- Payment Firm Misplaces $2.1 Billion
- Apple Gives Intel the Fashionably Minimalist Boot
- US Coronavirus Numbers Surge to Record Highs
- Busting Investing’s Biggest Myth
Payment Firm Misplaces $2.1 Billion
Shares of German payment service Wirecard plunged after the company reported a missing $2.1 billion from its balance sheets.
(It’s generally frowned upon when any company misplaces billions of dollars, but when your whole deal is tracking and sending money, there’s a not unreasonable expectation to know where the money’s at.)
The payments firm made a brief statement last week saying auditors had been unable to find more than €1.9 billion (or $2.1 billion) of the company’s cold-hard green (incidentally, three words you do not want to hear your doctor say).
Auditors from Ernst & Young reportedly checked all the usual places: down the side of the couch, in the pockets of the pants the company was wearing last week, and the Philippines.
According to internal documents, the money was held in two banks in the Philippines, BDO Unibank and Bank of Philippine Islands. Both of those banks have released statements saying “lol no.”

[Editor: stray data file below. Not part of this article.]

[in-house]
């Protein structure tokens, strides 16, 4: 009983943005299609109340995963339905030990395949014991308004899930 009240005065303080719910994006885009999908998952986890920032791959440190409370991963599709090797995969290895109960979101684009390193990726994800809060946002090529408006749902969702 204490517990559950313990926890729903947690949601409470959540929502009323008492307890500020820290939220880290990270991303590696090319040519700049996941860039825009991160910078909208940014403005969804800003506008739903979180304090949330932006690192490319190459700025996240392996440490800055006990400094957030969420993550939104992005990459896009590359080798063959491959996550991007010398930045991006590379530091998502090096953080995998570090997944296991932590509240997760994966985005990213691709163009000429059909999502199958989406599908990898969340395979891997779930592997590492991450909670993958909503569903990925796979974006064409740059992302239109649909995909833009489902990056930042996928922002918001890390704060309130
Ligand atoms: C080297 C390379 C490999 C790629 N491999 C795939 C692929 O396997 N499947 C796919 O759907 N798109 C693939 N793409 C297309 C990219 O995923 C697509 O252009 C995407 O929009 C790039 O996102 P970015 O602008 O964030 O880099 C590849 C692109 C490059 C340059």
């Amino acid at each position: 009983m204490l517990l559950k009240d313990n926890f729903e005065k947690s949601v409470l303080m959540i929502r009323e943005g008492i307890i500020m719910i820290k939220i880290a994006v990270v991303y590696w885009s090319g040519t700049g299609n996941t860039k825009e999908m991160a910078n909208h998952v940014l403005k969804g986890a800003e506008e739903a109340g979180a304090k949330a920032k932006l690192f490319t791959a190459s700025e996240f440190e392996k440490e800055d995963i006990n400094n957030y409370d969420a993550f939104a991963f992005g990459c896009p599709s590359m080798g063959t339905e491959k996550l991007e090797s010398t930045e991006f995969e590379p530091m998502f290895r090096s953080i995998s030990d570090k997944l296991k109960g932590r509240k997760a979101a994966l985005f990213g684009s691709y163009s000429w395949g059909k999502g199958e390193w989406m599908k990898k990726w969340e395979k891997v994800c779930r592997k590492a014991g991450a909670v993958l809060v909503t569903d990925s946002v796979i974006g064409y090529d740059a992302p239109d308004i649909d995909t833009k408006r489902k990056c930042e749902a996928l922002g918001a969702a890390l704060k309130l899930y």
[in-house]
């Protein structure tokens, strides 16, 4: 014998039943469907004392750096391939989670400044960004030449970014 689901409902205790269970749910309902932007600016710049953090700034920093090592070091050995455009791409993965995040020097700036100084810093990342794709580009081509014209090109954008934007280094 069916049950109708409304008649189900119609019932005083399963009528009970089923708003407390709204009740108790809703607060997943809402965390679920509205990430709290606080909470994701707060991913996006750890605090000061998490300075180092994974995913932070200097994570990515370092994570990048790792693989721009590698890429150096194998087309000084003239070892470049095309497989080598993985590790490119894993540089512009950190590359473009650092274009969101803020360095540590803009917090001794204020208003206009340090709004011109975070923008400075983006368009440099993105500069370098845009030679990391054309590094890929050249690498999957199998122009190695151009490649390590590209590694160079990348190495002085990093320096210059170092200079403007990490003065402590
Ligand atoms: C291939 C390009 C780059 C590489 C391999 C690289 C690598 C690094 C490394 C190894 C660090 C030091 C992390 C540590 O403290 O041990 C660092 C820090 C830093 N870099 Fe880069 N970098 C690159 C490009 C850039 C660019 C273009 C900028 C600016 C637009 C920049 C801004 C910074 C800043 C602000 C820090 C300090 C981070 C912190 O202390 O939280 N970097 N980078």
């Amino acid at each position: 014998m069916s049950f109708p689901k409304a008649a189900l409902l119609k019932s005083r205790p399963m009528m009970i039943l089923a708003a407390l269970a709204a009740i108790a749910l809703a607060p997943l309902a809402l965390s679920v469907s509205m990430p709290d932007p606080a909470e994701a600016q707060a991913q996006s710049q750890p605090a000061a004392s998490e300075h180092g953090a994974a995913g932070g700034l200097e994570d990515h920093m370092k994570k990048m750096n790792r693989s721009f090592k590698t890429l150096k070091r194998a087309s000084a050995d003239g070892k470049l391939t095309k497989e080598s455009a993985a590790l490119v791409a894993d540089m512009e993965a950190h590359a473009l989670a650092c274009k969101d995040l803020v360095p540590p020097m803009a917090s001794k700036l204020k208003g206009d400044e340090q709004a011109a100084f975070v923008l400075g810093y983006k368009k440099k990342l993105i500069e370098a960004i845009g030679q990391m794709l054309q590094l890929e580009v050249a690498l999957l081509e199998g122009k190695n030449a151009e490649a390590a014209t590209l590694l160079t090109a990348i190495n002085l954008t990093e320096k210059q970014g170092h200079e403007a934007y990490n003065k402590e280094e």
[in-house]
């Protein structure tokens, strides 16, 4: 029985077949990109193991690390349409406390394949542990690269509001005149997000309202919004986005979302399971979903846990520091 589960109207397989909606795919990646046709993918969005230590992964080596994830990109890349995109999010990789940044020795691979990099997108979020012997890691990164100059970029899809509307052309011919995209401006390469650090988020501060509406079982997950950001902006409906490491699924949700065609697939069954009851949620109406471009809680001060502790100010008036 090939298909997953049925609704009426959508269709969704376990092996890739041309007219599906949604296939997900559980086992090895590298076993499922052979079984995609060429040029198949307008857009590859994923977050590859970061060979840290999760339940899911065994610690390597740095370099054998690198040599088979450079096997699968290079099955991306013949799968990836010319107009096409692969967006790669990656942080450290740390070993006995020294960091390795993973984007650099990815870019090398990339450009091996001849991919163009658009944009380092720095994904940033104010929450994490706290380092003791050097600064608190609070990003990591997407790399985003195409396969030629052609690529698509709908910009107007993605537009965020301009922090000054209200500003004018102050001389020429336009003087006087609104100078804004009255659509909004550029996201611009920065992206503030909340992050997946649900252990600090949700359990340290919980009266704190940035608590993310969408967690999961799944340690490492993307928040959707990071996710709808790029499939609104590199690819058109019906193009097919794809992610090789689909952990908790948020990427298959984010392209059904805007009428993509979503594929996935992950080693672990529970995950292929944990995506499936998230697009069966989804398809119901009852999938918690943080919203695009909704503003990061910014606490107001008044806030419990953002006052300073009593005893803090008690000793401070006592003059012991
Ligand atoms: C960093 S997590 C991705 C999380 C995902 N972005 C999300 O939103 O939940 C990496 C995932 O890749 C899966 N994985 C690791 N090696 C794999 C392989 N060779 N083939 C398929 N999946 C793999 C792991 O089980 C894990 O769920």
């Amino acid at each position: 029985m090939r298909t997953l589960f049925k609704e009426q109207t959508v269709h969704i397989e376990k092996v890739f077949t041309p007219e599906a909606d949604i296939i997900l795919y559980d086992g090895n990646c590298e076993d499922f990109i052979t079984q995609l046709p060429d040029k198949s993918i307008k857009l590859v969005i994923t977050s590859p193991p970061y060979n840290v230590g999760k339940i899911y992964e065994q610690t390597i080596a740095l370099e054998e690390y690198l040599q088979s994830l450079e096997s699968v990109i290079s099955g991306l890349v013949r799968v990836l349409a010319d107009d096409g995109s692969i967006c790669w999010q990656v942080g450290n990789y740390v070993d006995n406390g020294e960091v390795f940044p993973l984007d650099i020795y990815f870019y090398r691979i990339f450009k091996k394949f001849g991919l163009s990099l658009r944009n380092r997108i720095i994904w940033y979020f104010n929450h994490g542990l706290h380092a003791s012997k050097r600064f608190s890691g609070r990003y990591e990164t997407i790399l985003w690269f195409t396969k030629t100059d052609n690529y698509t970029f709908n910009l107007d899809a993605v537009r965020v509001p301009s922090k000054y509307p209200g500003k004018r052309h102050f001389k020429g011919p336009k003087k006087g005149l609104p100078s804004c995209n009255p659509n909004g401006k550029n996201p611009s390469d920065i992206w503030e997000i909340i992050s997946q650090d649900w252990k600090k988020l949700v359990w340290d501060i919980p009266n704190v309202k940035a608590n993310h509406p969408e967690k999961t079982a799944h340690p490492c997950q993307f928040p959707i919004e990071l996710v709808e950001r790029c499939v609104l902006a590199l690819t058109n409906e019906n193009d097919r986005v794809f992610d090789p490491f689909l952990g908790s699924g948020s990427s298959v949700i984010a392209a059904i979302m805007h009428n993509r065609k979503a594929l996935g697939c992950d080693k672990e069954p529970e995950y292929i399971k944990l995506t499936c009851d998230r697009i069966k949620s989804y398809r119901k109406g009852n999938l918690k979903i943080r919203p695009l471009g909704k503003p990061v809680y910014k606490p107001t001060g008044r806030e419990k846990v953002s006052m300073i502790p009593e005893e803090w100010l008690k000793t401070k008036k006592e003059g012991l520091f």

Amidst the chaos, the company’s longtime CEO, Markus Braun, unceremoniously peaced out last week, leaving the company in the capable hands of some guy the board hired the day before.
James Freis, a former compliance officer at Germany’s stock exchange, was slated to join Wirecard’s management team in a new compliance role. But I guess now he’s dealing with this dumpster fire instead.
The company’s stock (WDI) plummeted 80% last week, as news of the scandal emerged. The price per share continued to tumble this morning after the company bashfully announced it was assessing a “prevailing likelihood” that the missing $2.1 billion “[does] not exist.”
(In other news, my wife and I are currently assessing the “prevailing likelihood” that her missing anniversary gift “[does] not exist” and I “will be sleeping in the dog’s room tonight.”)
All of this probably doesn’t come as a huge surprise to the folks over at the Financial Times, who reported in October that the company’s employees were conspiring to inflate sales and profit and mislead the company’s auditors.